2. Goal difference in head-to-head matches among tied teams;
  3. Goals scored in head-to-head matches among tied teams;
  4. If more than two teams are tied, and after applying all head-to-head criteria above, a subset of teams are still tied, all head-to-head criteria above are reapplied exclusively to this subset of teams;
  5. Goal difference in all group matches;
  6. Goals scored in all group matches;
  7. Penalty shoot-out if only two teams have the same number of points, and they met in the last round of the group and are tied after applying all criteria above (not used if more than two teams have the same number of points, or if their rankings are not relevant for qualification for the next stage);
  8. Disciplinary points (red card = 3 points, yellow card = 1 point, expulsion for two yellow cards in one match = 3 points);
  9. UEFA coefficient for the qualifying round draw;
  10. Drawing of lots.

All times are local, CEST (UTC+2).

Group A

Pos Team Pld W D L GF GA GD Pts Qualification
1  Norway 3 2 0 1 4 3 +1 6[lower-alpha 1] Knockout stage
2  Spain 3 2 0 1 4 3 +1 6[lower-alpha 1]
3   Switzerland (H) 3 1 1 1 5 5 0 4
4  France 3 0 1 2 3 5 2 1
Source: UEFA
Rules for classification: Group stage tiebreakers
(H) Host.
Notes:
  1. Head-to-head result: Spain 0–2 Norway.
Spain 0–2 Norway
Report
  • Norheim  31', 37' (pen.)
Referee: Cheryl Foster (Wales)
Switzerland  2–2 France
Report
Referee: Ivana Martinčić (Croatia)

Norway 1–0 France
  • Haug  43'
Report
Referee: Tess Olofsson (Sweden)
Switzerland  0–2 Spain
Report
Referee: Eleni Antoniou (Greece)

Norway 1–3  Switzerland
  • Lillegård  79'
Report
Referee: Rebecca Welch (England)
France 1–2 Spain
  • Roux  80'
Report
Referee: Meliz Özçiğdem (Turkey)

Group B

Pos Team Pld W D L GF GA GD Pts Qualification
1  Denmark 3 2 0 1 4 2 +2 6[lower-alpha 1] Knockout stage
2  Germany 3 2 0 1 3 1 +2 6[lower-alpha 1]
3  Netherlands 3 2 0 1 5 4 +1 6[lower-alpha 1]
4  Italy 3 0 0 3 1 6 5 0
Source: UEFA
Rules for classification: Group stage tiebreakers
Notes:
  1. Head-to-head results: Germany 1–0 Denmark, Netherlands 1–0 Germany, Denmark 3–1 Netherlands. Head-to-head standings:
    • Denmark: 3 pts, +1 GD
    • Germany: 3 pts, 0 GD
    • Netherlands: 3 pts, −1 GD
Germany 1–0 Denmark
  • Krumbiegel  54'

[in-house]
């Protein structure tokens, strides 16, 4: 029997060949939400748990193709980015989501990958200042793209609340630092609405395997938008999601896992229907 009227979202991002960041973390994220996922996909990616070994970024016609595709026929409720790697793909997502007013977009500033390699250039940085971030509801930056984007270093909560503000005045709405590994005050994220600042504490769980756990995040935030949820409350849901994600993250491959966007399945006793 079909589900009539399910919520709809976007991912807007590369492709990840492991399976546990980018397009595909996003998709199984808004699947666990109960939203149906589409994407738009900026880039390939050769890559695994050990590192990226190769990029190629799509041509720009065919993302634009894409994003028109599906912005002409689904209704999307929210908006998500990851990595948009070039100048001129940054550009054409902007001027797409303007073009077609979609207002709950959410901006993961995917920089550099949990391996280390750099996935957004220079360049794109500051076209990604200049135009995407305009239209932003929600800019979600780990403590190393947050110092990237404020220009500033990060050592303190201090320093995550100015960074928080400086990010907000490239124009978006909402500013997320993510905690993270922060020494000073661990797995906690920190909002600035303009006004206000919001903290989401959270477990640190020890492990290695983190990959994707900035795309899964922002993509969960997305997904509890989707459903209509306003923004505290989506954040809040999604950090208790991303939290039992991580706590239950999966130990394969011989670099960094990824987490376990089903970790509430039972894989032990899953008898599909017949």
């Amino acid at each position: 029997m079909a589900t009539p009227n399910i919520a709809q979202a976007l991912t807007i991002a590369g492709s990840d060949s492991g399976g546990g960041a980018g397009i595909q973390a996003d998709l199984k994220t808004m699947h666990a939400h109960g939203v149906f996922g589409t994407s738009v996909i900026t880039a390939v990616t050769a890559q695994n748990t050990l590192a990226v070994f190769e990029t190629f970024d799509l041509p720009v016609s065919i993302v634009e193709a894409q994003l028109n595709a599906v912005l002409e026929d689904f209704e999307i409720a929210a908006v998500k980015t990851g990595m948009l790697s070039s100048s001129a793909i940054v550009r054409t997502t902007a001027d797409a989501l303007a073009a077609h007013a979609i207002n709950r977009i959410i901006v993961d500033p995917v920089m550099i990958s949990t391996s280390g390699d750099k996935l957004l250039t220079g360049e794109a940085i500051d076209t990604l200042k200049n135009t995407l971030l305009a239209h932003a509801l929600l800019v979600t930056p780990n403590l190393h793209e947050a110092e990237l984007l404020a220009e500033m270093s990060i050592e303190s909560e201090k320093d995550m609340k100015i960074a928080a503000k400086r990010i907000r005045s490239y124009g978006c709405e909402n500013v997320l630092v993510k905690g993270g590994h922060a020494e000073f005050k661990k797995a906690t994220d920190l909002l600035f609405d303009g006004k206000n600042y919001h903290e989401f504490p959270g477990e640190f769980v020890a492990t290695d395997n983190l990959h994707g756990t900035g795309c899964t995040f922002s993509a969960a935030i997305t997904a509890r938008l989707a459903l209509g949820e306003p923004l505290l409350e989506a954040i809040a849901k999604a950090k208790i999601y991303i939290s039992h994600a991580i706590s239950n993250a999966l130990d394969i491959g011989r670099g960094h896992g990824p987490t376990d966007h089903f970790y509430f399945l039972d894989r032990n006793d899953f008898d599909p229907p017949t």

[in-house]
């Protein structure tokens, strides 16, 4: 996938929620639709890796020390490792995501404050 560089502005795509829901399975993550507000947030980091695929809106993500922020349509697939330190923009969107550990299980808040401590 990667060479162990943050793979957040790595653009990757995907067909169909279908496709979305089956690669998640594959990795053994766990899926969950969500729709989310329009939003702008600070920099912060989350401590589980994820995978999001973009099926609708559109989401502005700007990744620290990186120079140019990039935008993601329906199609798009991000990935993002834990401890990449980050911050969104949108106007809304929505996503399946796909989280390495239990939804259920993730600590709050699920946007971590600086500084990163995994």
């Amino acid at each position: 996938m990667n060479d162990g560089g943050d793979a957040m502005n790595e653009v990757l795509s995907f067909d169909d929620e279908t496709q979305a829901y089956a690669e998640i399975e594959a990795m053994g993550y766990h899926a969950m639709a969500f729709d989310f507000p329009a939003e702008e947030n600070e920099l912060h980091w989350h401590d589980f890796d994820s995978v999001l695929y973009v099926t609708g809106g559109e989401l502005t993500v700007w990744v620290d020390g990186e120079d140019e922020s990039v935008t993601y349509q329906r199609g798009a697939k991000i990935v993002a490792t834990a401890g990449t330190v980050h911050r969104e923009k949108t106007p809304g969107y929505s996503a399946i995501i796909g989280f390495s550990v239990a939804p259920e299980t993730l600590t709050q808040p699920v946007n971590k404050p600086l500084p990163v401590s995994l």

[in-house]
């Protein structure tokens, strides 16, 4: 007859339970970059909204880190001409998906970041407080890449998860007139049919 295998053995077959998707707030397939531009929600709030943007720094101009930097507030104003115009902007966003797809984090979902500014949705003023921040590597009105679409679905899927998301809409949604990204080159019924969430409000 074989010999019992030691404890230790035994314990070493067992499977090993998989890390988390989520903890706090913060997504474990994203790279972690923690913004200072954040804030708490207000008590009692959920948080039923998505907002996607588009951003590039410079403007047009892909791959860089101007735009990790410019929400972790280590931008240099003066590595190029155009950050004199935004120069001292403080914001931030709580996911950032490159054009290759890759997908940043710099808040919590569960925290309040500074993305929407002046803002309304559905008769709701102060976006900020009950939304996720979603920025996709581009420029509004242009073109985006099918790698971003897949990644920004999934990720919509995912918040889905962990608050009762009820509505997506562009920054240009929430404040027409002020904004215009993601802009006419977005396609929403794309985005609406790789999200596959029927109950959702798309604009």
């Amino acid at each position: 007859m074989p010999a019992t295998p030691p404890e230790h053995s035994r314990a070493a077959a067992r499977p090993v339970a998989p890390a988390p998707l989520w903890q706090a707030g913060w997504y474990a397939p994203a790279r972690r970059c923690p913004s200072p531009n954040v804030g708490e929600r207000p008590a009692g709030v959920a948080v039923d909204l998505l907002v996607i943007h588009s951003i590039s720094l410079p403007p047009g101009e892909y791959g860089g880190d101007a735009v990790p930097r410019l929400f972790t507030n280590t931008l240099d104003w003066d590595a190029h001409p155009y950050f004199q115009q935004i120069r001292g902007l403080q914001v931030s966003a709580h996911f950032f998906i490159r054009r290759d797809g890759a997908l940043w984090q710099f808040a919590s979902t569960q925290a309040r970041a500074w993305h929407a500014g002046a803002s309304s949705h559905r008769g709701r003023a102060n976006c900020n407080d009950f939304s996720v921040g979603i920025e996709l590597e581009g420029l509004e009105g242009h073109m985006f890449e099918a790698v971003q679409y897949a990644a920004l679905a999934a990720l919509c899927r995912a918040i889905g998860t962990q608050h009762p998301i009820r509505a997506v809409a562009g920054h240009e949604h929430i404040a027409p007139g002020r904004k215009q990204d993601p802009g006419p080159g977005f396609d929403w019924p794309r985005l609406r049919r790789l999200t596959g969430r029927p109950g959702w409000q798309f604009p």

Report
Netherlands 3–1 Italy
  • Wilms  12', 17' (pen.)
  • Van der Meer  30'
Report
Referee: Tess Olofsson (Sweden)

Denmark 1–0 Italy
  • Holmgaard  73'
Report
Referee: Rebecca Welch (England)
Netherlands 1–0 Germany
  • Doejaaren  72'
Report
Referee: Ivana Martinčić (Croatia)

Denmark 3–1 Netherlands
Report
  • Van Dooren  16'
Referee: Cheryl Foster (Wales)
Italy 0–2 Germany
Report
  • Anyomi  36'
  • Krumbiegel  85'
Referee: Eleni Antoniou (Greece)

Knockout stage

In the knockout stage, extra time and penalty shoot-out are used to decide the winner if necessary.[5]

Bracket

 
Semi-finalsFinal
 
      
 
27 July – Biel/Bienne
 
 
 Norway0
 
30 July – Biel/Bienne
 
 Germany2
 
 Germany0
 
27 July – Biel/Bienne
 
 Spain1
 
 Denmark0
 
 
 Spain1
 

Semi-finals

Norway 0–2 Germany
Report
  • Kössler  45'
  • Stolze  47'
Referee: Eleni Antoniou (Greece)

Denmark 0–1 Spain
Report
  • Abelleira  68'
Referee: Rebecca Welch (England)

Final

Germany 0–1 Spain
Report
  • Llompart  80'
Referee: Ivana Martinčić (Croatia)

Goalscorers

There were 33 goals scored in 15 matches, for an average of 2.2 goals per match.

2 goals

1 goal

  • Sara Holmgaard
  • Janni Thomsen
  • Lina Boussaha
  • Ella Palis
  • Jessy Roux
  • Nicole Anyomi
  • Melissa Kössler
  • Anna-Lena Stolze
  • Arianna Caruso
  • Rebecca Doejaaren
  • Nance van der Meer
  • Kayleigh van Dooren
  • Sophie Haug
  • Runa Lillegård
  • Teresa Abelleira
  • Athenea del Castillo
  • María Llompart
  • Rosa Márquez
  • Chantal Wyser

Source: UEFA.com[10]

Team of the tournament

The UEFA technical observers selected the following 11 players for the team of the tournament (and an additional nine substitutes):[11]

References